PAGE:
Questions About Hatching

Discussion in 'Incubating & Hatching Eggs' started by BullardBarnyard, Oct 31, 2012.

  1. BullardBarnyard

    BullardBarnyard Out Of The Brooder

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    Apr 10, 2012
    Hi, everybody! My mom wants baby chicks, and to be honest so do I. But it's starting to chill. We don't have an incubator, we'd like to do it naturally. So, I need a walk through.
    1. Do you just put the hen in with the rooster, and how can you tell if she 'took'?
    2. What do you look for when candling eggs?
    3. I read somewhere that it takes 3 days worth of eggs for them to start becoming fertile.
    4. Does she go broody when bred, or do we have to wait for her go broody.
    5. How much will the cold affect them? The chicken coop is small, nothing special. You can stand tall in it and walk a couple feet to the other side with 14 chickens in there, plus a yard. (That bit of information had to do with how the body heat would effect them. )
    Soooo? Tips and answers please!![​IMG]
     
  2. Judy

    Judy Moderator Staff Member

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    Feb 5, 2009
    South Georgia
    You tell whether the egg is fertile by looking for the bullseye on the yolk. Here's a good thread about this, with good pics:

    https://www.backyardchickens.com/t/16008/how-to-tell-a-fertile-vs-infertile-egg-pictures

    This is linked from the sticky (blue box at the top of the forum) in incubating and hatching eggs. You will also find good info there about candling -- a lot more than I know, as I've never done it.

    3 days is probably about the earliest you will get a fertile bullseye; I'd wait a little longer, myself. Also, sometimes you get a roo who can't seem to get the job done, or the roo and hen are too different in size, or the hen has too fluffy a butt, among other things, so the surest way to learn whether you are getting fertile eggs is to crack one from each hen and see a bullseye.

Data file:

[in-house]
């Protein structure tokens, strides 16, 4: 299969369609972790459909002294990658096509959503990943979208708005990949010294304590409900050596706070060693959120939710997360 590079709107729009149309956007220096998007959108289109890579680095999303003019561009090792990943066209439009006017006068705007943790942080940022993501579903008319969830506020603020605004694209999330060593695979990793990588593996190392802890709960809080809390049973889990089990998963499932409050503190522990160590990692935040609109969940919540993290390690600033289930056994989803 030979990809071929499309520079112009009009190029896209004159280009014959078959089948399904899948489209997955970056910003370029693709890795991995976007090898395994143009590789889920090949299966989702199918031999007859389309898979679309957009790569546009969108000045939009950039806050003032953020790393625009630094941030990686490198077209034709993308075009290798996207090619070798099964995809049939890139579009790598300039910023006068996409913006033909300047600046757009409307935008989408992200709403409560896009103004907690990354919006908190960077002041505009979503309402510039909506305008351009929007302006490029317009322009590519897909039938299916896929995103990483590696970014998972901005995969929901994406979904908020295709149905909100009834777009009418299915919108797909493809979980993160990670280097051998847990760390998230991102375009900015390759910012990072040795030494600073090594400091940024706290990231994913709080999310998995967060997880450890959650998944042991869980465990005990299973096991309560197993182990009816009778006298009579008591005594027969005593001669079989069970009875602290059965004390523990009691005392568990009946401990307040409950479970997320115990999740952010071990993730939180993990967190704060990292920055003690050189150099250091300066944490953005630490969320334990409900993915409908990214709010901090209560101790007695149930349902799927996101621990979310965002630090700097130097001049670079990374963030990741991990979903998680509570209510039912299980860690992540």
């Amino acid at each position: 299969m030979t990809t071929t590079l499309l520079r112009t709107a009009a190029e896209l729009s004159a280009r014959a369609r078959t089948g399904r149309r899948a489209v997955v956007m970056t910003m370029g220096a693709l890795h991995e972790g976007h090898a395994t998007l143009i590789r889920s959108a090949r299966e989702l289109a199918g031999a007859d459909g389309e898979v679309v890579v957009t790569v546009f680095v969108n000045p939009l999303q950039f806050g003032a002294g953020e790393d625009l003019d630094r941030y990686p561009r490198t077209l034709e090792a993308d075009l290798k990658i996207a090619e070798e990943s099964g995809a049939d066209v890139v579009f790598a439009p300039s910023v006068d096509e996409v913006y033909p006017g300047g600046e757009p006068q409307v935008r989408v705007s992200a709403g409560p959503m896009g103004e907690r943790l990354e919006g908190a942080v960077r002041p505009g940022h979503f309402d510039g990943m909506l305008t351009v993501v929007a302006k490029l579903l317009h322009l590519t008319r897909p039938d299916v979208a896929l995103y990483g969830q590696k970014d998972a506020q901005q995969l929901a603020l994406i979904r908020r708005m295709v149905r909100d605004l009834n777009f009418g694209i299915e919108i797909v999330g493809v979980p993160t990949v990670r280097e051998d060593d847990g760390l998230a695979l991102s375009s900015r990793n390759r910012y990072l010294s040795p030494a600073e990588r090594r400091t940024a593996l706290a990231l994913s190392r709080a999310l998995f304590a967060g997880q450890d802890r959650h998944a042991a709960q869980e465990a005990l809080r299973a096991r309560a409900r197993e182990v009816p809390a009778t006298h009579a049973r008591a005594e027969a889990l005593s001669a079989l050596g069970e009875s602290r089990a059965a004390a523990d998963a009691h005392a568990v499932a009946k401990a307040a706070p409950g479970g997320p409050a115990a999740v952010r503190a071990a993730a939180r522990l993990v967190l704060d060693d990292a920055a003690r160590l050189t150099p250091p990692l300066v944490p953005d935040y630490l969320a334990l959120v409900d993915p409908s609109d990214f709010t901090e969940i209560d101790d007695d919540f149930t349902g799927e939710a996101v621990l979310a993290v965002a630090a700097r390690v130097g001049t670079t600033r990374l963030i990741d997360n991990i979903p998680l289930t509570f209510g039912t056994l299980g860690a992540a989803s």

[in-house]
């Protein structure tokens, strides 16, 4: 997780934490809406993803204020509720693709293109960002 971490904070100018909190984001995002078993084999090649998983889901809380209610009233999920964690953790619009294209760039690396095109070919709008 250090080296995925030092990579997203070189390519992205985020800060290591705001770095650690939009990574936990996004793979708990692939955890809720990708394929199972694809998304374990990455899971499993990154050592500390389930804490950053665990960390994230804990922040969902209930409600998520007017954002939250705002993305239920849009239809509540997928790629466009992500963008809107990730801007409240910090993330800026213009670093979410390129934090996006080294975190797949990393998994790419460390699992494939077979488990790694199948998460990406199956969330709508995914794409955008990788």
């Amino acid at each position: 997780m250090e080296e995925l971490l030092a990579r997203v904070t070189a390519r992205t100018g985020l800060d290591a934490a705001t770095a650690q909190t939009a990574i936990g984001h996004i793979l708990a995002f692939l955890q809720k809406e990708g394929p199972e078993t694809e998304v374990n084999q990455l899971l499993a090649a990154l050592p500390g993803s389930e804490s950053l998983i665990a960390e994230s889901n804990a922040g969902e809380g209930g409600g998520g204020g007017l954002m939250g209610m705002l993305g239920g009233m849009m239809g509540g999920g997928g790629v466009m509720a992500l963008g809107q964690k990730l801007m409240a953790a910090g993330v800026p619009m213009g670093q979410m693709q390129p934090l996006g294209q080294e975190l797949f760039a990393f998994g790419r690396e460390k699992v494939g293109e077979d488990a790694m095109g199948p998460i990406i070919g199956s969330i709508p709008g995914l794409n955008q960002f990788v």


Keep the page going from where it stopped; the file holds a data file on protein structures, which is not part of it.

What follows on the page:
You have to wait for her to go broody -- which to a great extent depends on the breed. It's a hormone change. They will also stop laying while broody. Many breeds rarely go broody, especially if they are hatchery birds. Certain breeds like Silkie, Kraenkoppe and Old English Game are much more likely to go broody. However, they are individuals in the end, and you will occasionally get a broody in a supposedly non broody breed such as Leghorn. You can go to our breeds section and select for broodiness to find out which breeds are most likely. Henderson's also has this information.

    Once you have a broody (stays on the nest 24/7 except for brief exercise) you might want to collect hatching eggs on your counter, turn them once or twice a day, and mark them with a Sharpie. Then put them under her all at once, so they will hatch about the same time. If they have staggered hatch dates. the mama will probably abandon the later eggs to take care of the new chicks.

    The mama hen provides all the heat her chicks need, even in cool weather. However, they are more likely to go broody in the spring.

    Good luck!
     

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